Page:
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This holiday season, celebrate Christmas with a Scottish feast! Christmas dinner in Scotland is traditionally a festive affair, with multiple courses of hearty winter foods. If you want to feel like you’re feasting in the Highlands this Christmas, whip up these Scottish dishes. (Present your spread on a tartan tablecloth for extra Scottish flair!)
The American-Scottish Foundation has put together this guide to A Traditional Scottish Christmas Dinner using recipes from some of our favorite food-bloggers! Although Scottish Christmas dinners can vary by region and clan, most festive feasts feature variations of these dishes.
Prepare for a very “Blithe Yule” and “A Guid New Year!”
1. Cock a Leekie Soup
A traditional Scottish Christmas dinner begins with a soup course. Cock a Leekie Soup is a classic choice, as it’s often called “Scotland’s National Soup.” The soup features chicken stock, chicken, leeks, and – traditionally – prunes. This recipe takes the traditional route, using both a homemade chicken stock and prunes. The warming concoction is ideal for a snowy Christmas day – and goes perfectly with a side of bread and butter.
Get the recipe from A Communal Table.
2. Roast Turkey
The main event of any Scottish Christmas feast is the roast turkey. (Although vegetarians may disagree – and would perhaps prefer this delicious nut roast from Thinly Spread.) Although there are many different ways to roast your Christmas bird, we recommend cooking up a Gin-Brined Turkey. Scottish gin will infuse your turkey with a unique, festive flavor! And we suggest using one of our favorite gins – AK’s Gin from Arbikie.
Get the recipe from Easy Peasy Foodie.
3. Neeps & Tatties
Neeps and tatties (or parsnips and potatoes) are an essential part of a Scottish holiday meal. The Scottish vegetable dish is often served alongside haggis, but it will complement your Christmas turkey just as beautifully. This recipe adds carrots and beets to the mix of root-vegetables, and uses smoked sea salt, honey, and thyme for flavor. These roasted “tartan veggies” are the definition of comfort food – and you’ll definitely go back for seconds!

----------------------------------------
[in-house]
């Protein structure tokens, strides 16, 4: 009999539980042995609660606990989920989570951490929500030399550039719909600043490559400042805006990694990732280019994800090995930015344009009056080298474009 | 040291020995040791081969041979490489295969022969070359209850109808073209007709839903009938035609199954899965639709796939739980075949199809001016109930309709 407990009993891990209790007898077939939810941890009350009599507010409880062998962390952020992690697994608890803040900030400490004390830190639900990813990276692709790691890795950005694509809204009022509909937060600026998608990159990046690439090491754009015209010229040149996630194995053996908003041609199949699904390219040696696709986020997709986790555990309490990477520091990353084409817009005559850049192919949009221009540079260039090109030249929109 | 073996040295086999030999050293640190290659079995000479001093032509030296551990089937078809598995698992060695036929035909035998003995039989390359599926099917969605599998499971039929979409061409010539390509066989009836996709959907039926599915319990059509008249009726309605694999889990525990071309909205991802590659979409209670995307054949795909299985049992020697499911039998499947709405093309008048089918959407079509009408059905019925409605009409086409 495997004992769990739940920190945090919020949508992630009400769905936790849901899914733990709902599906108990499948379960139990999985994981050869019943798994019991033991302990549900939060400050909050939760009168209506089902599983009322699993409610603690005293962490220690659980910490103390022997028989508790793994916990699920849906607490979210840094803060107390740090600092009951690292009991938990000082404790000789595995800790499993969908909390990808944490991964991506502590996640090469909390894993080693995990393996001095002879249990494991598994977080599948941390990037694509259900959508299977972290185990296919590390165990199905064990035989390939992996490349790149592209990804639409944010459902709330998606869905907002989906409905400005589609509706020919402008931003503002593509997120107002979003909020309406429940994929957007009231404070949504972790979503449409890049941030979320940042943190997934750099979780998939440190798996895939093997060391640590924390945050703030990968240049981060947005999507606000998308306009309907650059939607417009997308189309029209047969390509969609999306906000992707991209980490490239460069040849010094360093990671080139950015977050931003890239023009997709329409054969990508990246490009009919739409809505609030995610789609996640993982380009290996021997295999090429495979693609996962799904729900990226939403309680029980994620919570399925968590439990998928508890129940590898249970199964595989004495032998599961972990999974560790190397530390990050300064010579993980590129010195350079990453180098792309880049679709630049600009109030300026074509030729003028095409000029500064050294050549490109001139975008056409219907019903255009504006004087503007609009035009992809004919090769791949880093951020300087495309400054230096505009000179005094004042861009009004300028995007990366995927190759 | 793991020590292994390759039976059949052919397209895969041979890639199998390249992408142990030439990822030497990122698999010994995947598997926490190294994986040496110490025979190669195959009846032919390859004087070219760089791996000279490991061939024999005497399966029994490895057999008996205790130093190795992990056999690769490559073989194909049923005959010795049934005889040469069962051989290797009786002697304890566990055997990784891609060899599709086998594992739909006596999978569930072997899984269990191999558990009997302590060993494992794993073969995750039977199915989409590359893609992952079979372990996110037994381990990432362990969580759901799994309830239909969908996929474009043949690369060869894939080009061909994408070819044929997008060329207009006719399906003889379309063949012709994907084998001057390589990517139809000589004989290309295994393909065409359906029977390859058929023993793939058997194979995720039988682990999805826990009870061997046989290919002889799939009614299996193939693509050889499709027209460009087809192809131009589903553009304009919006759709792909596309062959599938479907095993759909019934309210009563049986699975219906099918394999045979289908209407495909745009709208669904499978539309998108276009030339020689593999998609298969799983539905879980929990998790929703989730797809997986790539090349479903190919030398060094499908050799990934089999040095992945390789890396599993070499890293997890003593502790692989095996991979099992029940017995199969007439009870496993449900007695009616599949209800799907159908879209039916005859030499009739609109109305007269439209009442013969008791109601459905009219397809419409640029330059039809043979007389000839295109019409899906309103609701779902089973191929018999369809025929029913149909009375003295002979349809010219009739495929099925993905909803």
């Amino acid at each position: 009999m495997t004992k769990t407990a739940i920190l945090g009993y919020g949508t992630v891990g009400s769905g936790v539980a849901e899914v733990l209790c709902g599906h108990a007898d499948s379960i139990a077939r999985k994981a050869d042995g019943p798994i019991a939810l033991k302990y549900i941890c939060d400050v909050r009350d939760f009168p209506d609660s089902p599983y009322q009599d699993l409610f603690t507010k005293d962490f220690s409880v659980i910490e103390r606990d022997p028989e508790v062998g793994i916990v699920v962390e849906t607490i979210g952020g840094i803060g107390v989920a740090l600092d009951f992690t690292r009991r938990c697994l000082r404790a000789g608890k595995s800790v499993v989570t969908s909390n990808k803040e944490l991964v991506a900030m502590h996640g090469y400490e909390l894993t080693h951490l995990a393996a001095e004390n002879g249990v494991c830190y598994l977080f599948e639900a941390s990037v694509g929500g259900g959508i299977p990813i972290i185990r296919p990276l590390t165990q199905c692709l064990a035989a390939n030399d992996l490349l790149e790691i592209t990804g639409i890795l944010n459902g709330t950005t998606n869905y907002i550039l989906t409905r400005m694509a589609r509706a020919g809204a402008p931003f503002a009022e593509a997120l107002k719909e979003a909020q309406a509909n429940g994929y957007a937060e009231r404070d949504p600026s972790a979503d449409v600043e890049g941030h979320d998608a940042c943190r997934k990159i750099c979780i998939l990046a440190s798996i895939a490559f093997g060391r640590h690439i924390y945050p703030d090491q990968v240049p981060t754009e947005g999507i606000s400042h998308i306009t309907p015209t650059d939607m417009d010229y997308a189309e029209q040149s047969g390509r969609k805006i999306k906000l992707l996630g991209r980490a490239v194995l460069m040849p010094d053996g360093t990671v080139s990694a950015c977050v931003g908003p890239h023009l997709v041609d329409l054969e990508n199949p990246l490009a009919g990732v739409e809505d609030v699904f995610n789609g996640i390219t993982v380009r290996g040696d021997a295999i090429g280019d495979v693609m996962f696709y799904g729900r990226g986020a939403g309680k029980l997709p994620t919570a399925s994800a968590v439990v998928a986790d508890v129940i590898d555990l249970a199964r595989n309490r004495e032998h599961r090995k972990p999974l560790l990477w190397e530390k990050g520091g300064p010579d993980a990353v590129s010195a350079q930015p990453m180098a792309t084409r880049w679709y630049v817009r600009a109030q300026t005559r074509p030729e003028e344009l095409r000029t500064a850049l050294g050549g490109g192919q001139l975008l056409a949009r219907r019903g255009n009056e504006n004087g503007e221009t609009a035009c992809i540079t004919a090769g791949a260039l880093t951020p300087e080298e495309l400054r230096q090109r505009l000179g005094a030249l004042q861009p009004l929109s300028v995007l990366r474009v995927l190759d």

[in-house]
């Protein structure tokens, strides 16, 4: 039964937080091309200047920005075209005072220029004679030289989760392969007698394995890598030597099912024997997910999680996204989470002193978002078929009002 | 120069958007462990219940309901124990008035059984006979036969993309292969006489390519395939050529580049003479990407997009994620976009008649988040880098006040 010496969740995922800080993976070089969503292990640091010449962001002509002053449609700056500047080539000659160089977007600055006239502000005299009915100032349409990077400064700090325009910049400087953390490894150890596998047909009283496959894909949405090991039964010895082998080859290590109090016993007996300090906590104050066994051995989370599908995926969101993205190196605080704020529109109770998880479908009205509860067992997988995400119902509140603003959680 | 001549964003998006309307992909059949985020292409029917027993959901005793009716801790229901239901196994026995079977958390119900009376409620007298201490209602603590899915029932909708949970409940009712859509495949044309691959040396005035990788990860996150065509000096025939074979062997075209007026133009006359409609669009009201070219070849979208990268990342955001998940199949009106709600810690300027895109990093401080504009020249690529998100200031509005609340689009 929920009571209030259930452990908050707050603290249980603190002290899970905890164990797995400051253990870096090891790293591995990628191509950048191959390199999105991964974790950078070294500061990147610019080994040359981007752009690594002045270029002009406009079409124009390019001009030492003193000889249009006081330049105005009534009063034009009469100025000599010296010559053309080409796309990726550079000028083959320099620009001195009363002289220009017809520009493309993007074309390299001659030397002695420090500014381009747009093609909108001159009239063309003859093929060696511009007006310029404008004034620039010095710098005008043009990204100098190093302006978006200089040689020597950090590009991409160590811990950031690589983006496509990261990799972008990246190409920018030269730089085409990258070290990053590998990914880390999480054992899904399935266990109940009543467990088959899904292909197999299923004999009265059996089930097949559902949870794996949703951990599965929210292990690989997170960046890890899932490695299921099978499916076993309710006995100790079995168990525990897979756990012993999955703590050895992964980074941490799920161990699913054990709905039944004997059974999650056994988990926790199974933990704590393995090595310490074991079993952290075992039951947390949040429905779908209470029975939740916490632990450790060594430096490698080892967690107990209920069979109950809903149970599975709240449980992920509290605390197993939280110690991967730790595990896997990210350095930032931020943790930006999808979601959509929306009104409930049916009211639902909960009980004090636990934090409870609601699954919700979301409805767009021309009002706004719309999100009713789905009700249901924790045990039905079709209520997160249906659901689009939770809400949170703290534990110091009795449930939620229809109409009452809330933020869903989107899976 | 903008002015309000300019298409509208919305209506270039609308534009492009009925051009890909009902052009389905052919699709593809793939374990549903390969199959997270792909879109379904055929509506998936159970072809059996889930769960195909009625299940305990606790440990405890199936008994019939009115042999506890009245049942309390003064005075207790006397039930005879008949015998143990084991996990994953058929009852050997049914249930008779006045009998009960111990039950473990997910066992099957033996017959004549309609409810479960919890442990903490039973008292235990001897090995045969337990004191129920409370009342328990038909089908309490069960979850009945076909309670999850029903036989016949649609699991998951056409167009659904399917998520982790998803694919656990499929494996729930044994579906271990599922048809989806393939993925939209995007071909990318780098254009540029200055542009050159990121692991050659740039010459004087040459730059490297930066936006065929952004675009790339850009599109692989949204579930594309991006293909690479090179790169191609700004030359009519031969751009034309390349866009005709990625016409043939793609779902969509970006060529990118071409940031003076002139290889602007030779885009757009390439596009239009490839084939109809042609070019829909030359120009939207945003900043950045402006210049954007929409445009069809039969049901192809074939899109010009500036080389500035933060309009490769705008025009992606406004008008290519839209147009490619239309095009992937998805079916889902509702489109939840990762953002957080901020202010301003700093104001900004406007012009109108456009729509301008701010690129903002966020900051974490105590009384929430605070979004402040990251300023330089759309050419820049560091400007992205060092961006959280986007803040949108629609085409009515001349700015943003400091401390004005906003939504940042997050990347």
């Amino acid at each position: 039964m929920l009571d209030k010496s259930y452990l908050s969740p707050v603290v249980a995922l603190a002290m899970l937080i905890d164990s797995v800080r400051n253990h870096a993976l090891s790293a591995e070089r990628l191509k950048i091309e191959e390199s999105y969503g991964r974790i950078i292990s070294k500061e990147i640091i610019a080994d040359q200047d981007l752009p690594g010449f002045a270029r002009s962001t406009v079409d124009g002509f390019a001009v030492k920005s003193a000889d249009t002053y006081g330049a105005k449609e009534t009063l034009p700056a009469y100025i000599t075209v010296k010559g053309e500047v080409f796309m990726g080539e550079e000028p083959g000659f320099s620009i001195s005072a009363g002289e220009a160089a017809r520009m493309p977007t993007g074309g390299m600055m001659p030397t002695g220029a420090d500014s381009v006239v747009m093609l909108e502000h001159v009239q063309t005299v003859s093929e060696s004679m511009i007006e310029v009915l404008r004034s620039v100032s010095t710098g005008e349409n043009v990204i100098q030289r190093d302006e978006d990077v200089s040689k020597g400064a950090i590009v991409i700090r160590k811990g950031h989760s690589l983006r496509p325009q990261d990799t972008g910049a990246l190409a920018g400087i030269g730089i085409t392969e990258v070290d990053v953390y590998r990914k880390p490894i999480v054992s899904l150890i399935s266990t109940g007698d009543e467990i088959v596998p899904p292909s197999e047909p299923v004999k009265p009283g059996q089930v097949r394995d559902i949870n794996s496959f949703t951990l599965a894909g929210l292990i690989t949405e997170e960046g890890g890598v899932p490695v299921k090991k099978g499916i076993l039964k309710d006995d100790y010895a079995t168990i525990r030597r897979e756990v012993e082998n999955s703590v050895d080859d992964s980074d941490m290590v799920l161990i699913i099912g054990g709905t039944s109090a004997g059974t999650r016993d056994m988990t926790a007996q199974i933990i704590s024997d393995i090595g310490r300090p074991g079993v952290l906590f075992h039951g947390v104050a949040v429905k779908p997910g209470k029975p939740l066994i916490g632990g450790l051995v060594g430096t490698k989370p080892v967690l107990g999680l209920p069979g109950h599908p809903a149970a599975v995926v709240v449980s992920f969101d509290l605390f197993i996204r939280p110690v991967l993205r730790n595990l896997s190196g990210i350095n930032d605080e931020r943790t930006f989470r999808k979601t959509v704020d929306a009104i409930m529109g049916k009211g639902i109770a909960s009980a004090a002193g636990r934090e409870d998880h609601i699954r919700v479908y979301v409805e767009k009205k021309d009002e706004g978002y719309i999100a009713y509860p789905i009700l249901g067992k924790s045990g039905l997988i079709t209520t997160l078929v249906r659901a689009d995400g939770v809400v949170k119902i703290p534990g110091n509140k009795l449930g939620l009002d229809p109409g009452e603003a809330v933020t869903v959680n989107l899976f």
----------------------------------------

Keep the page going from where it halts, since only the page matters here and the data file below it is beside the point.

Get the recipe from Lavender and Lovage.
4. Oat Stuffing
Stuffing is a classic yuletide favorite – and for many people it’s the highlight of any holiday dinner! For a traditional Scottish Christmas meal, the bird is filled with a hearty stuffing. Whether you serve your stuffing in the turkey, on the side, or both, make it especially Scottish with this recipe for “Skirlie.” Skirlie is a traditional Scottish stuffing, using oats instead of bread. With the addition of butter, onion, and herbs, Scottish oats are transformed into a delectable – and gluten-free – holiday stuffing.
Get the recipe from London Eats.
5. Bread Sauce
Bread Sauce is a traditional British sauce that dates all the way back to medieval times! Although it is uncommon over here in the USA, it is still a classic part of a Scottish Christmas dinner. The sauce is made to accompany roast poultry – but it tastes just as delicious with other meats, veggies, or even spread on more bread. Classic recipes use white bread, butter, milk and onion to create a creamy and delicious sauce. This recipe includes a dash of Scotch whisky for a more distinctly Scottish flavor.
Get the recipe from Mommy Perfect.
6. Brussels Sprouts
Is Christmas dinner complete without a helping of (the sometimes controversial) Brussels sprouts? Whether you love them or hate them, they’re a must for a Scottish Christmas. Even if you’re not typically a fan, this recipe’s unique twist makes the sprouts much more enticing! Black pudding is pan-fried and added to buttery Brussels sprouts, making the traditional holiday dish especially Scottish! These sumptuous sprouts are the perfect side-dish for your Scottish feast.
Get the recipe from Delicious Magazine.
7. Clootie Dumpling
If you’re not too stuffed from dinner, finish the meal off with a helping of traditional Clootie Dumpling. The classic Scottish recipe is often served on Burns’ Night and Hogmanay celebrations, but it’s a perfect yuletide treat as well! The spicy, fragrant dessert is served with brandy butter. The word “clootie” refers to the cloth that the dumpling – which is full of dried fruits, spices and treacle – is traditionally cooked in. So grab your clootie and get baking!
Get the recipe from Love Food.